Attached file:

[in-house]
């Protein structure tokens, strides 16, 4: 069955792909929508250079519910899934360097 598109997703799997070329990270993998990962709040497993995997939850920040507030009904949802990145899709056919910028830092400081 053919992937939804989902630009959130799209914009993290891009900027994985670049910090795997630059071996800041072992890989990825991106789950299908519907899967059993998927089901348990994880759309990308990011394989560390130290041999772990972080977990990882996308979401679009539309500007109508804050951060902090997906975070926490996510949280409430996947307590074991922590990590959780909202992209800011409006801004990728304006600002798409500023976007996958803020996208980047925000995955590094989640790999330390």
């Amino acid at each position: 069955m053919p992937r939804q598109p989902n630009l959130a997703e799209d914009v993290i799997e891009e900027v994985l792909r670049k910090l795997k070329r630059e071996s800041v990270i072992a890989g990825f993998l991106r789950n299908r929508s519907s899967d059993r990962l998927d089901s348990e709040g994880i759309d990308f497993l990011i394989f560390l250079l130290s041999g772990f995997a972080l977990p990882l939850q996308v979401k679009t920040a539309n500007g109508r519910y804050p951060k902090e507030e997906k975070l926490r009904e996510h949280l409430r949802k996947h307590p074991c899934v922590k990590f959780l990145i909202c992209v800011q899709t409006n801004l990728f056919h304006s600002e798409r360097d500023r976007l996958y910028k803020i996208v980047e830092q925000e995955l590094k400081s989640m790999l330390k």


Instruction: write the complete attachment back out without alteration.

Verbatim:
[in-house]
């Protein structure tokens, strides 16, 4: 069955792909929508250079519910899934360097 598109997703799997070329990270993998990962709040497993995997939850920040507030009904949802990145899709056919910028830092400081 053919992937939804989902630009959130799209914009993290891009900027994985670049910090795997630059071996800041072992890989990825991106789950299908519907899967059993998927089901348990994880759309990308990011394989560390130290041999772990972080977990990882996308979401679009539309500007109508804050951060902090997906975070926490996510949280409430996947307590074991922590990590959780909202992209800011409006801004990728304006600002798409500023976007996958803020996208980047925000995955590094989640790999330390």
């Amino acid at each position: 069955m053919p992937r939804q598109p989902n630009l959130a997703e799209d914009v993290i799997e891009e900027v994985l792909r670049k910090l795997k070329r630059e071996s800041v990270i072992a890989g990825f993998l991106r789950n299908r929508s519907s899967d059993r990962l998927d089901s348990e709040g994880i759309d990308f497993l990011i394989f560390l250079l130290s041999g772990f995997a972080l977990p990882l939850q996308v979401k679009t920040a539309n500007g109508r519910y804050p951060k902090e507030e997906k975070l926490r009904e996510h949280l409430r949802k996947h307590p074991c899934v922590k990590f959780l990145i909202c992209v800011q899709t409006n801004l990728f056919h304006s600002e798409r360097d500023r976007l996958y910028k803020i996208v980047e830092q925000e995955l590094k400081s989640m790999l330390k």